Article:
A new pair of glasses or a pair of contact lenses can improve how well a person sees. But he/she still only sees what is readily visible unless he/she engages in reflection and observation. The difference in seeing and observing is similar to the difference in hearing and listening. You can hear many sounds every day, but you only listen to the ones that capture your attention.

In Kate Chopin’s novella, The Awakening, the heroine, Edna Pontellier, has a sexual awakening. But she also has an awakening of the spirit. She struggles to release herself from the confines of the society that she lives in. Her spirit is suffocated by the repressive atmosphere of her world. Yet her attempts to pursue her own desires cause her to be rejected by those around her. There are some of us who let ourselves remain almost as much a prisoner of society and of other people’s expectations of us as Chopin’s legendary heroine.

We feel obligated to find a boyfriend/girlfriend or wife/husband because society tells us that being single isn’t as desirable as being in a committed relationship. We have children not because we’ve chosen to but, rather, because society tells us that having a family is more acceptable than choosing not to. Dreams such as writing a great novel or creating a brilliant work of art or starting our own business are discouraged in favor of jobs that give us financial security. Rather than individuals, we become just another member of an essentially meaningless society where everyone is so much like everyone else that even though we talk about out-of-the-box thinking we rarely, if ever, engage in it.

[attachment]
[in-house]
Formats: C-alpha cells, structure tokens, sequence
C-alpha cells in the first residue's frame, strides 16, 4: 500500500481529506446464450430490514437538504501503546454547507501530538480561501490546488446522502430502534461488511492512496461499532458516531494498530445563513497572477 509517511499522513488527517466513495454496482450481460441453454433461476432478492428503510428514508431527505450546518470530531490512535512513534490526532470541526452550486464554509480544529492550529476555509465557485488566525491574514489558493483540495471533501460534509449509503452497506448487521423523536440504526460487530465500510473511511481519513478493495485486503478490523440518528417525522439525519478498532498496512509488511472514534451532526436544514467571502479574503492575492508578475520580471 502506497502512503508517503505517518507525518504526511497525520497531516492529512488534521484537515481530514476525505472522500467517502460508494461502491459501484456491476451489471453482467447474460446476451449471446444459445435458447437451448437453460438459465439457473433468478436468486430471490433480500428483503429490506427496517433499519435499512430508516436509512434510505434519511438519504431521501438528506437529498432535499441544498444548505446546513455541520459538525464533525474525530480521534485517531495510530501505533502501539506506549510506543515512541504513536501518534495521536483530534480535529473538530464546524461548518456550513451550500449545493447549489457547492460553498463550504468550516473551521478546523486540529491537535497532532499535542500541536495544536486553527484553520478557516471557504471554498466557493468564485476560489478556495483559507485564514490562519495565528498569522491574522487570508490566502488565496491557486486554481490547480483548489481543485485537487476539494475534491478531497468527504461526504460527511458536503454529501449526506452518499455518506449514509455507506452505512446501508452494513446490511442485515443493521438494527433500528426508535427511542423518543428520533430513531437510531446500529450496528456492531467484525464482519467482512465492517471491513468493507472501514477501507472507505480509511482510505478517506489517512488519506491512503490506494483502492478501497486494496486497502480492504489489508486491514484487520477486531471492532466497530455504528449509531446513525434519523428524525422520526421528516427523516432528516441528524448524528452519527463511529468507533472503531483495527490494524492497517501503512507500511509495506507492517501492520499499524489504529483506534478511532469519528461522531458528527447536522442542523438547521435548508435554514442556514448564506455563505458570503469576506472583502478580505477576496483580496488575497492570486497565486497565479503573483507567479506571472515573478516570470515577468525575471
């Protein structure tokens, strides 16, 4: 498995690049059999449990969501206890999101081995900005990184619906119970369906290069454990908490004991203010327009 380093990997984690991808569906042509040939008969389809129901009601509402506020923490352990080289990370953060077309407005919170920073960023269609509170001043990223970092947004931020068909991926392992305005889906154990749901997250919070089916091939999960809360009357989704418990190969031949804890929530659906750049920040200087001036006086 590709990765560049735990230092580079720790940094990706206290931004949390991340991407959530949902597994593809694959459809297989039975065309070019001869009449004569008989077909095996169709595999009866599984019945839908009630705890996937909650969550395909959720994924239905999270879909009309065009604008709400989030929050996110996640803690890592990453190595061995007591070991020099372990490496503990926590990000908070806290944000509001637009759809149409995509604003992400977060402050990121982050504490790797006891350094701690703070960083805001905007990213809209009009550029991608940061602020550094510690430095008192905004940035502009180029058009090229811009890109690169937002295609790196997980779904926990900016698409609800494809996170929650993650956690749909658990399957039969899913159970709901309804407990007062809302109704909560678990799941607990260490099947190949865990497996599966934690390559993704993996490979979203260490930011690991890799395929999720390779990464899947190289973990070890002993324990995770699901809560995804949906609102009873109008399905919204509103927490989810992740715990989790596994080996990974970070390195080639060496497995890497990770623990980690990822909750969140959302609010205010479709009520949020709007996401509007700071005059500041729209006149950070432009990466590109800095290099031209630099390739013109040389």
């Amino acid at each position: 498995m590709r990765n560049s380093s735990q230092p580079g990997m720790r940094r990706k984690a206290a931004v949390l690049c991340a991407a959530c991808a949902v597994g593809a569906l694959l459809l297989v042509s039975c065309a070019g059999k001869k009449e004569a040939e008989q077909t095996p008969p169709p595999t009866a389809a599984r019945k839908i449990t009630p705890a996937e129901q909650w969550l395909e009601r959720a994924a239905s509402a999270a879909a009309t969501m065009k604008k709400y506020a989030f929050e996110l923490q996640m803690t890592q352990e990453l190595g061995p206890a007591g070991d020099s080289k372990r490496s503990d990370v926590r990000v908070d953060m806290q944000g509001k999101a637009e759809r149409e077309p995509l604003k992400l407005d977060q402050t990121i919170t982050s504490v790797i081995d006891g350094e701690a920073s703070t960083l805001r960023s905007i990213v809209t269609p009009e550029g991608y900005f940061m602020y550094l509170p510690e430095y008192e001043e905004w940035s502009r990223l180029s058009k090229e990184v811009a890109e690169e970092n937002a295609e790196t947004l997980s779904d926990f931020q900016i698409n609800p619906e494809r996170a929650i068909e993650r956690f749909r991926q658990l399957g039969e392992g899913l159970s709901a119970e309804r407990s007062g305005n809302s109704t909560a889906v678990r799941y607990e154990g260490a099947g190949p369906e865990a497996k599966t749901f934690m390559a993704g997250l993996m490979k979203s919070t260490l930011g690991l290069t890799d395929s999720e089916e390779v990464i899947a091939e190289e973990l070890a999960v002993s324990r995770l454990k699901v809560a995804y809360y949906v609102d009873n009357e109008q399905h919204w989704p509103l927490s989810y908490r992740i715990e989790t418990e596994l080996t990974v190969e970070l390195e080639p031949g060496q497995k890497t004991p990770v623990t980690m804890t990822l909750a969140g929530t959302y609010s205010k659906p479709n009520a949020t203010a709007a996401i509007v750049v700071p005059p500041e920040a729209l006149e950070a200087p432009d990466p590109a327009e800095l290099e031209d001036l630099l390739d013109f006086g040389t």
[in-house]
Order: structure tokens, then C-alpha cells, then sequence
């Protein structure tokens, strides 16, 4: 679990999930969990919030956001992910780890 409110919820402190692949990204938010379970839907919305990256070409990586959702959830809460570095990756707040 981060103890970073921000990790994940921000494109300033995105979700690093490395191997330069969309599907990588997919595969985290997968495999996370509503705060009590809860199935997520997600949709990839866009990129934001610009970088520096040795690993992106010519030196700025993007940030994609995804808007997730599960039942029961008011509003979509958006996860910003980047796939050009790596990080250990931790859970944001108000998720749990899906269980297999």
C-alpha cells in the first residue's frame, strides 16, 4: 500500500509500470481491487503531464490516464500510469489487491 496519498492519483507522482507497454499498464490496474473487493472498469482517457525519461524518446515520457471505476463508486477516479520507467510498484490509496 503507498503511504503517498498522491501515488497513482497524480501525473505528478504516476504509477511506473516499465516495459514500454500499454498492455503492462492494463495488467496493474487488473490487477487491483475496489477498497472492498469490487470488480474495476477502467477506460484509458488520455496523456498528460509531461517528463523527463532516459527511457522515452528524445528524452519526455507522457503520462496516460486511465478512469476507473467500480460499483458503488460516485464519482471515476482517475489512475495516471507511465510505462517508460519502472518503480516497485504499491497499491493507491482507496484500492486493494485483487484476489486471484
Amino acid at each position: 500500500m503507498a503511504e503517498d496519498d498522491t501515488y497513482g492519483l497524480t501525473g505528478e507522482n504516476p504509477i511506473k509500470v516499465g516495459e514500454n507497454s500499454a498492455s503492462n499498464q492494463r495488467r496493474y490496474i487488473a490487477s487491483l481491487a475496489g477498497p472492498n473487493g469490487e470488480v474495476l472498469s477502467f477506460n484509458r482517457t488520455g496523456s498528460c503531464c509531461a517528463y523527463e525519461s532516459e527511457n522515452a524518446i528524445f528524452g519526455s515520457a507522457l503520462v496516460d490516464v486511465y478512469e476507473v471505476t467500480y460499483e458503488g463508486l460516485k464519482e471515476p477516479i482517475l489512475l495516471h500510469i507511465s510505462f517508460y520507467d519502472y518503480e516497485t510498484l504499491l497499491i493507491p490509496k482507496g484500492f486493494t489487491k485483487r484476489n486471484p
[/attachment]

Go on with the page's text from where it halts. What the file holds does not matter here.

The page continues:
Have I gone too far yet? Have I pushed things over the edge and thrown out ideas that are forcing you to step outside your comfort zone? Would you prefer me to tell you that pursuing the dreams that other people have for you is perfectly all right? I can’t do that because if I did I would be compromising my personal integrity. Instead, I’m encouraging you to let go of every dream that doesn’t belong exclusively to you that you’re holding in your mind and heart now. If you’re in a job or relationship that you know doesn’t match up with your outer or inner vision, either walk away from it now or begin creating a plan to do so in the near future.

Until recently, I was addicted to the approval of other people. In fact, for most of my life,  I was constantly feeling as if I had to behave a certain way or do certain things so that others would love and accept me. Then, one day,  I realized two things that I should have been clear to me years ago. First of all, no matter how hard you try, you will never gain everyone’s love or approval. Secondly, when you come to the end of your life, if you have allowed yourself to be influenced by other people’s opinions and have followed their dreams for you instead of your dreams for yourself, the regrets you have will be enormous. For, in not taking control of your own destiny, you’ll have put it in the hands of other people and outside forces. So, you’ll never  know what you might have accomplished because you’ll have let others make your choices for you. How appealing does that sound?

I’m not going to ask you to write down goals or plans. Why? Well, I’m a very spontaneous person, and the moment that someone tells me to start writing down things, I usually cringe. I prefer to think things through and toss ideas around in my mind as opposed to writing down structured plans. This may change for me, in time. I am an experimental thinker, which means that I am always willing to shake things up when they aren’t working.